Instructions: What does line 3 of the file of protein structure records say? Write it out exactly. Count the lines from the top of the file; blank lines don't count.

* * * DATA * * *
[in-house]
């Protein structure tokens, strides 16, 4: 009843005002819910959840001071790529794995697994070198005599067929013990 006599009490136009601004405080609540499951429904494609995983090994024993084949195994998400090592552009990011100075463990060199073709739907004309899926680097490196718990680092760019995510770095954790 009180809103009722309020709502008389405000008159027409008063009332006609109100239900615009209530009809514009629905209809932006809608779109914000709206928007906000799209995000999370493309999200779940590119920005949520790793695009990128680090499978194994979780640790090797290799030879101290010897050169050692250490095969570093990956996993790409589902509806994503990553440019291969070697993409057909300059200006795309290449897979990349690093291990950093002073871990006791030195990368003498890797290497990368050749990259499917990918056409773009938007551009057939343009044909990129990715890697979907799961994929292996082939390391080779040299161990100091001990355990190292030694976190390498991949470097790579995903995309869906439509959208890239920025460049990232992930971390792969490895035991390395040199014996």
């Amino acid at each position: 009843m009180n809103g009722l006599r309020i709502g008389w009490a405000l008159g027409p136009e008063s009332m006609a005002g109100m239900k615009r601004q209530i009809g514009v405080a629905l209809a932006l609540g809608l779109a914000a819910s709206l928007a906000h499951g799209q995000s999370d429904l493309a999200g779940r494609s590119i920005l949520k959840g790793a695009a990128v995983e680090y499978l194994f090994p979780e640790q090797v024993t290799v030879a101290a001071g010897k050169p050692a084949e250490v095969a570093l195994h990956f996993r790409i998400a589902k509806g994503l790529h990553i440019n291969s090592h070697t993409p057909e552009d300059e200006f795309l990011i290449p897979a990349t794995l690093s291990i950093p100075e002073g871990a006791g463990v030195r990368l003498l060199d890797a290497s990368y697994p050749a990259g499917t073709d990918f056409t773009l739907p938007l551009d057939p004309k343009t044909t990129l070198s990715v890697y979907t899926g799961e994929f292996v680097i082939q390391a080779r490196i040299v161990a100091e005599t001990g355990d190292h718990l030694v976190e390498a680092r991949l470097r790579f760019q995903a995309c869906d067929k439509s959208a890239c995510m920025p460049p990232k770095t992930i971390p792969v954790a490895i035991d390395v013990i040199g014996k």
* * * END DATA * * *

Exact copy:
């Amino acid at each position: 009843m009180n809103g009722l006599r309020i709502g008389w009490a405000l008159g027409p136009e008063s009332m006609a005002g109100m239900k615009r601004q209530i009809g514009v405080a629905l209809a932006l609540g809608l779109a914000a819910s709206l928007a906000h499951g799209q995000s999370d429904l493309a999200g779940r494609s590119i920005l949520k959840g790793a695009a990128v995983e680090y499978l194994f090994p979780e640790q090797v024993t290799v030879a101290a001071g010897k050169p050692a084949e250490v095969a570093l195994h990956f996993r790409i998400a589902k509806g994503l790529h990553i440019n291969s090592h070697t993409p057909e552009d300059e200006f795309l990011i290449p897979a990349t794995l690093s291990i950093p100075e002073g871990a006791g463990v030195r990368l003498l060199d890797a290497s990368y697994p050749a990259g499917t073709d990918f056409t773009l739907p938007l551009d057939p004309k343009t044909t990129l070198s990715v890697y979907t899926g799961e994929f292996v680097i082939q390391a080779r490196i040299v161990a100091e005599t001990g355990d190292h718990l030694v976190e390498a680092r991949l470097r790579f760019q995903a995309c869906d067929k439509s959208a890239c995510m920025p460049p990232k770095t992930i971390p792969v954790a490895i035991d390395v013990i040199g014996k």